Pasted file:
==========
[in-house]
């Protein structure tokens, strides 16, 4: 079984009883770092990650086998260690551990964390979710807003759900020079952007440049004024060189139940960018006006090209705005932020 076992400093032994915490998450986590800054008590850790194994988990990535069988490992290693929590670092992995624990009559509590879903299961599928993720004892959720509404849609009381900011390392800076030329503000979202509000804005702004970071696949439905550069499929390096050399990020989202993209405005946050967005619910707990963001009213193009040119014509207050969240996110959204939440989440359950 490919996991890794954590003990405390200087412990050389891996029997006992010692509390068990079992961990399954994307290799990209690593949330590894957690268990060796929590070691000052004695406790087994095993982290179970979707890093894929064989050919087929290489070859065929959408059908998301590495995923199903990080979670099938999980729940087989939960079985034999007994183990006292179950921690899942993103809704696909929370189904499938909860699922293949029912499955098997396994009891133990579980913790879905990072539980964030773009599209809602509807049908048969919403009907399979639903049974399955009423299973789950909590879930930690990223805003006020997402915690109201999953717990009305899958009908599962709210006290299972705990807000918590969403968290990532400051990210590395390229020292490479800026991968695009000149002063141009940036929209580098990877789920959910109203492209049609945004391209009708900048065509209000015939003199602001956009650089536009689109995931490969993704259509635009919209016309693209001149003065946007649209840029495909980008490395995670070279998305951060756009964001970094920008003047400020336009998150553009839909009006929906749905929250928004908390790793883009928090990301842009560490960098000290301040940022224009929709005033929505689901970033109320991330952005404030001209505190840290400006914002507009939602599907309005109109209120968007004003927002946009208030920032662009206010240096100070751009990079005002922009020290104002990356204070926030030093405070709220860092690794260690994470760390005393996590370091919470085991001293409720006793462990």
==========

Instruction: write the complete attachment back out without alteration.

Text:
[in-house]
């Protein structure tokens, strides 16, 4: 079984009883770092990650086998260690551990964390979710807003759900020079952007440049004024060189139940960018006006090209705005932020 076992400093032994915490998450986590800054008590850790194994988990990535069988490992290693929590670092992995624990009559509590879903299961599928993720004892959720509404849609009381900011390392800076030329503000979202509000804005702004970071696949439905550069499929390096050399990020989202993209405005946050967005619910707990963001009213193009040119014509207050969240996110959204939440989440359950 490919996991890794954590003990405390200087412990050389891996029997006992010692509390068990079992961990399954994307290799990209690593949330590894957690268990060796929590070691000052004695406790087994095993982290179970979707890093894929064989050919087929290489070859065929959408059908998301590495995923199903990080979670099938999980729940087989939960079985034999007994183990006292179950921690899942993103809704696909929370189904499938909860699922293949029912499955098997396994009891133990579980913790879905990072539980964030773009599209809602509807049908048969919403009907399979639903049974399955009423299973789950909590879930930690990223805003006020997402915690109201999953717990009305899958009908599962709210006290299972705990807000918590969403968290990532400051990210590395390229020292490479800026991968695009000149002063141009940036929209580098990877789920959910109203492209049609945004391209009708900048065509209000015939003199602001956009650089536009689109995931490969993704259509635009919209016309693209001149003065946007649209840029495909980008490395995670070279998305951060756009964001970094920008003047400020336009998150553009839909009006929906749905929250928004908390790793883009928090990301842009560490960098000290301040940022224009929709005033929505689901970033109320991330952005404030001209505190840290400006914002507009939602599907309005109109209120968007004003927002946009208030920032662009206010240096100070751009990079005002922009020290104002990356204070926030030093405070709220860092690794260690994470760390005393996590370091919470085991001293409720006793462990």